We were very hopeful that we could reuse the existing cast iron sewer stack.
The more we got to work deconstructing the walls and gaining access to the stack, the more flaws and breaches we discovered.
Initially I thought we can fix those flaws. But after showing the stack to some experts and discussing the repairs, it became apparent that we would be better off in the long term if we replace it now.
Take for instance the floor joists that have been reduced to near nailers with the water closet branch cutting right through it.
A new stack will allow us to replace the joist with a structurally intact unit and route the water closet branch around the new joist.
Another unintended but welcome advantage is that we now have more flexibility with the bathroom layout. With the existing stack, the toilet was right next to the bathroom door.
Rather than falling onto the toilet seat upon entering the bathroom, Cathy and I prefer to move it to the other end of the bathroom.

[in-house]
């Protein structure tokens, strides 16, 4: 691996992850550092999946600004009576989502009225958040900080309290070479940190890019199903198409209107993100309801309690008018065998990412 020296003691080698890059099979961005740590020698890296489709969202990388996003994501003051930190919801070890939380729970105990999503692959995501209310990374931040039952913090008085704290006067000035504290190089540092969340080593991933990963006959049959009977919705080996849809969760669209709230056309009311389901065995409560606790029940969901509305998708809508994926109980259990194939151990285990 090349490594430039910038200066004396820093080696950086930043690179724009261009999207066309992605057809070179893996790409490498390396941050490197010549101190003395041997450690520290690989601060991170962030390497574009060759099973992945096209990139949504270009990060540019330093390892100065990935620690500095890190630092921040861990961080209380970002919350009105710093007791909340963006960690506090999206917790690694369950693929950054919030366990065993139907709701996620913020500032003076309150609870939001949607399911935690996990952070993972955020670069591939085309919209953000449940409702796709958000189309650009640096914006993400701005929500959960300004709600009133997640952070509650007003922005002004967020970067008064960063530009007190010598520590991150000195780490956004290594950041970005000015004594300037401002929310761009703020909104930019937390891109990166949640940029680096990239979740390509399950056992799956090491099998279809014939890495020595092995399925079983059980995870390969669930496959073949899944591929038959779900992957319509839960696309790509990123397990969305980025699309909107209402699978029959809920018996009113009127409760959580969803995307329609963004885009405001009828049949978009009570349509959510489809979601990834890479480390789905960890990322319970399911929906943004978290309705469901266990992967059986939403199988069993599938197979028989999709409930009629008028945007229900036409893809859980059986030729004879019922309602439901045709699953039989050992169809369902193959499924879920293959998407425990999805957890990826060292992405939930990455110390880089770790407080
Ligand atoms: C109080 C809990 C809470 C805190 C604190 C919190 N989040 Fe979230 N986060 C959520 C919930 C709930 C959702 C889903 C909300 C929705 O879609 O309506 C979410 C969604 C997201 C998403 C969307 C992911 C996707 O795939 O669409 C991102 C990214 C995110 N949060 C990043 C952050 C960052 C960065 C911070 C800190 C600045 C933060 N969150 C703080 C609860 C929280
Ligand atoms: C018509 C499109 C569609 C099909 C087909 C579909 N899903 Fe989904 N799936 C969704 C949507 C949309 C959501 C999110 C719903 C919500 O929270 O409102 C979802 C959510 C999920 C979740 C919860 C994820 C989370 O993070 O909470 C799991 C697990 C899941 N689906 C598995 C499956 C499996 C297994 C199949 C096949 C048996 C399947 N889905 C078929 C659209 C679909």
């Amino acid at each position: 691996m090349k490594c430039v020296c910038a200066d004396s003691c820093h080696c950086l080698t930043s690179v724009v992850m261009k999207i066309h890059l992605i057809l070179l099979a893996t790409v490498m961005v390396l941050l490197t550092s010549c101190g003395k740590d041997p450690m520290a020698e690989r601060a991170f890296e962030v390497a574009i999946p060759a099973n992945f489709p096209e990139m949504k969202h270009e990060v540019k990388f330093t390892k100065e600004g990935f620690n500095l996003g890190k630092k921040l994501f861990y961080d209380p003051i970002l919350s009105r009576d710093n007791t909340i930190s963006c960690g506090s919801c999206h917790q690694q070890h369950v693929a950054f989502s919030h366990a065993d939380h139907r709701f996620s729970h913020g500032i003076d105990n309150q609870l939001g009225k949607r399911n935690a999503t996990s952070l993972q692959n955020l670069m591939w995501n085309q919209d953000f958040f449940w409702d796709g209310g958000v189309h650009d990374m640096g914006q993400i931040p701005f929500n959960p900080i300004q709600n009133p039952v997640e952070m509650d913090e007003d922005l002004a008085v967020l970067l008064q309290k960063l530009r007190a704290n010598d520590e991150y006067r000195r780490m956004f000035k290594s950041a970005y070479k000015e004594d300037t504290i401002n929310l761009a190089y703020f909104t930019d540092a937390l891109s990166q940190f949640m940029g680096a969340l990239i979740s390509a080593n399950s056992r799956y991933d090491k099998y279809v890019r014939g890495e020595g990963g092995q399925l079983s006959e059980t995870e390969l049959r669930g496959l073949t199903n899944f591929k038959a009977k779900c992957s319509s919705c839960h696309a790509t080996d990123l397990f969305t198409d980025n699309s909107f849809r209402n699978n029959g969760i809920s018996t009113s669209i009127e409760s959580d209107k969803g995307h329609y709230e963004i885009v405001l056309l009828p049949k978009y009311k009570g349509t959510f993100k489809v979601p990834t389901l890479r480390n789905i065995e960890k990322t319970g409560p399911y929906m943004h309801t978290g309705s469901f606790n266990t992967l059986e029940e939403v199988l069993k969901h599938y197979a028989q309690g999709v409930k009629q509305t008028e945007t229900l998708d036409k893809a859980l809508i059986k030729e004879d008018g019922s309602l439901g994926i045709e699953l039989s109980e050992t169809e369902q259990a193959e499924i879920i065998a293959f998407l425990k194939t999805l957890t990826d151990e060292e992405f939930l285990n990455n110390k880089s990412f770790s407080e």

All right then, the old stack has to go. It now dawned on me that we are talking about 30 vertical feet of heavy cast iron pipe that has to be removed.
I have to say, it instilled a lot of respect, if not fear. I had to promise Cathy not to remove it by myself. A very easy promise to make!
I solicited the help of Robert, who lives in the neighborhood and knows cast iron plumbing inside out. He asked for a sledge hammer and pounded away at the gaskets, starting at the top while I was holding the stack. With each broken gasket the two of us were able to carefully lift each section of pipe and remove it from the stack.
Within 20 minutes the stack was down. Really sort of anticlimactic, particularly once I saw the impressive 30 feet of stack reduced to a small pile of cast iron pipes on the floor.